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Defiance no reason to suspend students, board president says

April 11, 2013|By Teresa Watanabe | This post has been corrected. See note at the bottom for details.
  • L.A. Unified President Monica Garcia proposes an end to "willful defiance" suspensions.
L.A. Unified President Monica Garcia proposes an end to "willful… (Al Seib / Los Angeles Times )

Administrators in the Los Angeles Unified School District would no longer be allowed to suspend students for mouthing off or other acts of “willful defiance” under a groundbreaking school board resolution set to be proposed next week.

Amid rising national concern that harsh discipline practices disproportionately harm minority students, the resolution by board President Monica Garcia would mark the first state ban on suspensions for willful defiance.

Instead, schools would be required to use less punitive alternatives to deal with behavioral problems.  Students have been suspended for such acts as wearing hats, tapping their feet on the floor and refusing to read as directed under the willful defiance category, which accounts for nearly 42% of all suspensions in California and about one-third in L.A. Unified.

Garcia was scheduled to appear at a rally Thursday with hundreds of students and community activists to kick off a citywide campaign to pass the resolution, the School Climate Bill of Rights.

“LAUSD taking a stand on this would be an enormous improvement for students and school culture,” said Laura Faer of the Public Counsel Law Center, a Los Angeles-based  pro bono law firm that has long worked with community groups on the discipline issue.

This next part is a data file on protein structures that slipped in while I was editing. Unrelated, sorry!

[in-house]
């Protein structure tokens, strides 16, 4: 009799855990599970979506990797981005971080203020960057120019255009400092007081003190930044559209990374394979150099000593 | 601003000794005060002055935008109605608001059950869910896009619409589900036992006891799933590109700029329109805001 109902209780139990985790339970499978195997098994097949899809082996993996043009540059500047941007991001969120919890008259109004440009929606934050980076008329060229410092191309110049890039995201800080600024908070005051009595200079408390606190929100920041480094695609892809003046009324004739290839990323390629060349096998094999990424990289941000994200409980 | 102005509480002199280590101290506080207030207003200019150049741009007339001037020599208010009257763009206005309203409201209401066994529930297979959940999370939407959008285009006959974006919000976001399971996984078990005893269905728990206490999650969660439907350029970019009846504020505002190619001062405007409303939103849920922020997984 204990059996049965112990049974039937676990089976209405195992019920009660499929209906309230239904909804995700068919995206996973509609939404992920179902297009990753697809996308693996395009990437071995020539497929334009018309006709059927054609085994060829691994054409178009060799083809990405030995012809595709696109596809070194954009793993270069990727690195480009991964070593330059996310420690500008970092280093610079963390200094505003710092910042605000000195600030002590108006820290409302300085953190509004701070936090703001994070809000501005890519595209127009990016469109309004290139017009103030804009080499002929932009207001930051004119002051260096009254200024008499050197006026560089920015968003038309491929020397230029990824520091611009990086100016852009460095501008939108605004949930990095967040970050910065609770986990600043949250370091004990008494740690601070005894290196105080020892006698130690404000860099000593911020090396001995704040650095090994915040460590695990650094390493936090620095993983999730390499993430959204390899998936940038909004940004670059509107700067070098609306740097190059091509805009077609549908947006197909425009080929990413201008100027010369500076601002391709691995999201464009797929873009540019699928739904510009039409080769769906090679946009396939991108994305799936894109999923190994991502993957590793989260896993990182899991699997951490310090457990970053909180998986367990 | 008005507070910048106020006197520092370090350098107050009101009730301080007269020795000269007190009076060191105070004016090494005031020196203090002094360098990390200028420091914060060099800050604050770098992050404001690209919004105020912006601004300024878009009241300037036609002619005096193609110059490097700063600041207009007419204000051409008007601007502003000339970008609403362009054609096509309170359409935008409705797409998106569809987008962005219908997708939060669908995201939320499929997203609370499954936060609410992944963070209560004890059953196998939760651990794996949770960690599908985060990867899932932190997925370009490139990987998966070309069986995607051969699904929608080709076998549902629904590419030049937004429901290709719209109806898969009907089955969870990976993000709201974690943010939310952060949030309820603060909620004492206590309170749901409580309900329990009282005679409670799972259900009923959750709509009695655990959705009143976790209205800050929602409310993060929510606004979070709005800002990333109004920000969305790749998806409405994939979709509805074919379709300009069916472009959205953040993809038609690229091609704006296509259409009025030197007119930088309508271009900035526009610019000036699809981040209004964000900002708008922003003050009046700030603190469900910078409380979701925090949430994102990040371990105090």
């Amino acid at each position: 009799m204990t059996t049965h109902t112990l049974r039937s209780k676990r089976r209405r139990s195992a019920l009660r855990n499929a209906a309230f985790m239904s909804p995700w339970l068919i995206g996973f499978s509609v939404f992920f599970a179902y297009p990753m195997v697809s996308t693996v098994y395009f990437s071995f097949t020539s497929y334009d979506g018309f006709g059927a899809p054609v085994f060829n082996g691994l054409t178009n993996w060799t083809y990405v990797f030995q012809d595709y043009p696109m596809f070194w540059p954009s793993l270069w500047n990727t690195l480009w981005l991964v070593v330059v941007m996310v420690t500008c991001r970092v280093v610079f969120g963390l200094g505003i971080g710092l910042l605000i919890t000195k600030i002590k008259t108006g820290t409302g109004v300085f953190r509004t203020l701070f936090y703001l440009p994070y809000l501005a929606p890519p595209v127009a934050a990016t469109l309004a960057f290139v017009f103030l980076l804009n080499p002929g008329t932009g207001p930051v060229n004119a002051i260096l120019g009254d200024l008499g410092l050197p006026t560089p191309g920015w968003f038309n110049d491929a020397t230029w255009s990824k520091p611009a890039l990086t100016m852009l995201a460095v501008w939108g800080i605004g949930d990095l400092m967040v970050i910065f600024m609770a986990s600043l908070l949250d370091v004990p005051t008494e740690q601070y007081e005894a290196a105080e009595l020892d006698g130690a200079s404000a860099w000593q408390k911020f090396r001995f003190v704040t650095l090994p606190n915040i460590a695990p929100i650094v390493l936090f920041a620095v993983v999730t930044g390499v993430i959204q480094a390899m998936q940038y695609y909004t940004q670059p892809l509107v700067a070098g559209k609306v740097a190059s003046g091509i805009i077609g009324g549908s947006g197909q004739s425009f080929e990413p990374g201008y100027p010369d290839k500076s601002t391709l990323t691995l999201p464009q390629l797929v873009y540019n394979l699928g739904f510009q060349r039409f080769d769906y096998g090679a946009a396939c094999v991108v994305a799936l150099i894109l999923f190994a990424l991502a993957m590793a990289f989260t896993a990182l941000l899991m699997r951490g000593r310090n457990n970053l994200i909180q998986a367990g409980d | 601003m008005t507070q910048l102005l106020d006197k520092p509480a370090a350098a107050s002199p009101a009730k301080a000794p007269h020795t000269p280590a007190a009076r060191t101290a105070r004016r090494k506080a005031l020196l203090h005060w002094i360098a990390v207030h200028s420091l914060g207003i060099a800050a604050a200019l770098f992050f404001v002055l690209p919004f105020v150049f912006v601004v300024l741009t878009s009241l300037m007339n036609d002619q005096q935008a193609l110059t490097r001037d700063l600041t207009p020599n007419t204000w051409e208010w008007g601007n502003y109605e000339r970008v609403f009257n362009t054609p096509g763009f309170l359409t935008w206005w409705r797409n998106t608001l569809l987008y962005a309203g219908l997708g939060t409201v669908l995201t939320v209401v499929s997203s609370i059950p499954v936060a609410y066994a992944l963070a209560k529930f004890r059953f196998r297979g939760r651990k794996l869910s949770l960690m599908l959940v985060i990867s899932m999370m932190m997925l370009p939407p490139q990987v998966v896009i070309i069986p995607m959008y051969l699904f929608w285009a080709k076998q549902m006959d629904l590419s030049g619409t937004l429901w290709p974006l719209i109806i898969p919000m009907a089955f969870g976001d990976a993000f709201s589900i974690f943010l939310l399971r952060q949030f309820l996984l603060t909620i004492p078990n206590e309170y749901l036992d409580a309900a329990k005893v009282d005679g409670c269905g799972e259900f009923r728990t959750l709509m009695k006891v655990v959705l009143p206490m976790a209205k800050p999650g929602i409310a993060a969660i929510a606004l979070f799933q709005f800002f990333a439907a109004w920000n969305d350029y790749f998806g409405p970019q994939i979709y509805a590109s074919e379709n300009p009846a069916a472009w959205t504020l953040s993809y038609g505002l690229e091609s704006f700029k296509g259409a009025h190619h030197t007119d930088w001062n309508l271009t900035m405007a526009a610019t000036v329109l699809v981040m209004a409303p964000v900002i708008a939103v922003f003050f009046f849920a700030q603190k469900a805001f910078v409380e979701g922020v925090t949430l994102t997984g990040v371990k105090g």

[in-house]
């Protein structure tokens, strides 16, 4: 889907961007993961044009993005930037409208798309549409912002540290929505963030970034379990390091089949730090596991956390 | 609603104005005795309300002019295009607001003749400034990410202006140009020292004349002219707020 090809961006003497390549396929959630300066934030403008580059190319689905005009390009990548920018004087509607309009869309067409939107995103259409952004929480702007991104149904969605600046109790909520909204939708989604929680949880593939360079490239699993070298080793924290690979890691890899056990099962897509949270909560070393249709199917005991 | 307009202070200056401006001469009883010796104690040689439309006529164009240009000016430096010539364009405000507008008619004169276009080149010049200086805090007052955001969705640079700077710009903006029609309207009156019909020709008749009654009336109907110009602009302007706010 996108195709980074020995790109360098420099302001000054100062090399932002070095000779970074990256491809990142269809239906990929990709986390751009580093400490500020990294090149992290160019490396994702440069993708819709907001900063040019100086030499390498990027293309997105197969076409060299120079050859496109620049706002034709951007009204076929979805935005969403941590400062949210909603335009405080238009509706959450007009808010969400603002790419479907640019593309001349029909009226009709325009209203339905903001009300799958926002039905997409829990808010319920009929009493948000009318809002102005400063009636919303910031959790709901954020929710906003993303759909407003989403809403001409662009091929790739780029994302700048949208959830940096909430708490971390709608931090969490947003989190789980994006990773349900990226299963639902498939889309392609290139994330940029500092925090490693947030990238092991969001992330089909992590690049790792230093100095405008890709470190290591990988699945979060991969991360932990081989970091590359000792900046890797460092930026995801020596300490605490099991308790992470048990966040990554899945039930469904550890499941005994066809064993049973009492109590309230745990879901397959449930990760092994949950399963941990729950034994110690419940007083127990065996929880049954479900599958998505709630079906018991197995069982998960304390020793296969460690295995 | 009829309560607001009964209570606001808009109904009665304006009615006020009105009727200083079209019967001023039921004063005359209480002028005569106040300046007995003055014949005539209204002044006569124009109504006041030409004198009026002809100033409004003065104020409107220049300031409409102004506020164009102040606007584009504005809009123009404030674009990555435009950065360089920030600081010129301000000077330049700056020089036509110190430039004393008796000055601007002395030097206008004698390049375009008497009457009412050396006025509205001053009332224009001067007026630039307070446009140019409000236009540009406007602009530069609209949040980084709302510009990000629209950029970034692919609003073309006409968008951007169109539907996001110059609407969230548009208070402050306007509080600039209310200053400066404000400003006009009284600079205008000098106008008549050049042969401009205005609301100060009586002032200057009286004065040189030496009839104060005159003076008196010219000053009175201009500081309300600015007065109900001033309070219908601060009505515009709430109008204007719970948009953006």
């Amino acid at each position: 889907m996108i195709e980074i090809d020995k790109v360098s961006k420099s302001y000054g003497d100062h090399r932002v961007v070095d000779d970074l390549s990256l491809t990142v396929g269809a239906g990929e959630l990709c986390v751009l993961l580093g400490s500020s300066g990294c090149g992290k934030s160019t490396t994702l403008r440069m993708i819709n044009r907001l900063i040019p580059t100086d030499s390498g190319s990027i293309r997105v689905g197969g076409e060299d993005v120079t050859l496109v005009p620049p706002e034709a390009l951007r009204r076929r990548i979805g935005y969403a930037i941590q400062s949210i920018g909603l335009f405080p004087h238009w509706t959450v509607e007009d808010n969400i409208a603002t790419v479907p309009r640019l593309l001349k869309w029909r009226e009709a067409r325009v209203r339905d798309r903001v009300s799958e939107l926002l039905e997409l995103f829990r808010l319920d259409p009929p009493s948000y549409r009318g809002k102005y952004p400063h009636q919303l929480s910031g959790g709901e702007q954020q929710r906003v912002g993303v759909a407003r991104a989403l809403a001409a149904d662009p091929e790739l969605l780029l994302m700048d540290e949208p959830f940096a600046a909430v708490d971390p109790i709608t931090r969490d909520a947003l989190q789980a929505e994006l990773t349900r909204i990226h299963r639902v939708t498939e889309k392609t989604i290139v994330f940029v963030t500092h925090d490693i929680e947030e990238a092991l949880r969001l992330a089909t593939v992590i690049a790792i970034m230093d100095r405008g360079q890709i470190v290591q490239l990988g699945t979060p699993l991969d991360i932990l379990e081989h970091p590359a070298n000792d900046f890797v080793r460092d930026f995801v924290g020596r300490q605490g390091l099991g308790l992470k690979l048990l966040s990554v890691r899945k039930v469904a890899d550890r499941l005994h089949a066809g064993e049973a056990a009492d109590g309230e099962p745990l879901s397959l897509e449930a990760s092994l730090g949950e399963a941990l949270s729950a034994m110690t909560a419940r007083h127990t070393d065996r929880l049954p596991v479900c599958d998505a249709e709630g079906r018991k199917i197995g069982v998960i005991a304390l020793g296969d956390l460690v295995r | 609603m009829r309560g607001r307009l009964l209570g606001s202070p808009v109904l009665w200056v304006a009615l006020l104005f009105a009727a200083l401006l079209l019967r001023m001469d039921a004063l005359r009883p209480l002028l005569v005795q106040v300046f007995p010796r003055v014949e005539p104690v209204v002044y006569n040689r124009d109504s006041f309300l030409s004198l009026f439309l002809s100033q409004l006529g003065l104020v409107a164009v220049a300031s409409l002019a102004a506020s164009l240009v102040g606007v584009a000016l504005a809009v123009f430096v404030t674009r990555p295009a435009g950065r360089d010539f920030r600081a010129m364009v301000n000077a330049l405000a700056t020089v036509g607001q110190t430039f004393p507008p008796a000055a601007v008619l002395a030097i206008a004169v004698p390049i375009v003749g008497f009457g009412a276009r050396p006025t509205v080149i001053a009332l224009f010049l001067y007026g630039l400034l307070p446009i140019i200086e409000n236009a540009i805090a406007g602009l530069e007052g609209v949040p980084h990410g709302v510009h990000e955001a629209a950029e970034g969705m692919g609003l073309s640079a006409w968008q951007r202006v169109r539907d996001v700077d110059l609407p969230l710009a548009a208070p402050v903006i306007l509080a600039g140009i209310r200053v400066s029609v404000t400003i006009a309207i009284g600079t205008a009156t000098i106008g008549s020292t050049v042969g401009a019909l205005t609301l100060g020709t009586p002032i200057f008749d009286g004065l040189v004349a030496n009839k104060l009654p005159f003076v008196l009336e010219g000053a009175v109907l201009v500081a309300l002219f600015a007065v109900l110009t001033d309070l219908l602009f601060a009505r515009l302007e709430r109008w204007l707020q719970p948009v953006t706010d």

Faer said two decades of research has shown that suspending students does not improve behavior but only places students at higher risk for dropping out or running afoul of the law. 

Studies have also shown that harsh discipline policies are used more frequently with African American youth and students with disabilities. In an analysis of federal data released this week, the UCLA Civil Rights Project reported that African Americans accounted for 26% of L.A. Unified’s suspensions in 2009-10 but make up less than 10% of the district’s students.

However, the district has made progress in reducing suspensions overall. The number of instruction days lost to suspensions decreased to 26,286 in 2011-12, compared to 74,765 in 2006-07.

Garcia’s resolution would direct all schools to develop two alternatives to suspension that research has shown to be effective: restorative justice practices, which include peer mediation, counseling and face-to-face meetings among involved parties and a program to improve schoolwide behavior through clear expectations and incentives.

The resolution would also require the district to release data on suspensions every quarter and set up a complaint process for students and parents if their schools do not establish the two prescribed alternative programs. And it would better define the role of police on school campuses to minimize their involvement in disciplining students.

The resolution was developed by a coalition of community groups, including the Community Rights Campaign, Community Coalition, Brotherhood Crusade, Inner-City Struggle and Gay-Straight Alliance. It is set to be introduced at the L.A. Board of Education meeting next week and will be voted on in May.

Judith Perez of the Associated Administrators of Los Angeles said principals supported efforts to decrease suspensions but must be given adequate training and resources for alternatives.  “What do you do with a defiant student?” she asked. “We can’t put our heads in the sand and pretend such students don’t exist.”

Ellis Arkliss, 20, a L.A. Unified graduate who said he was suspended multiple times from 7th through 10th grade for such acts as wearing a beanie, said the resolution “would change everything.”

“Suspensions don’t get to the root of the problem,” he said. “They are a bad way to deal with issues, period.”

[For the Record, 10:10 a.m. PDT April 23: An earlier version of this online post gave an incorrect name for one of the groups that developed the resolution. It is the Community Rights Campaign, not the Civil Rights Campaign.]

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teresa.watanabe@latimes.com

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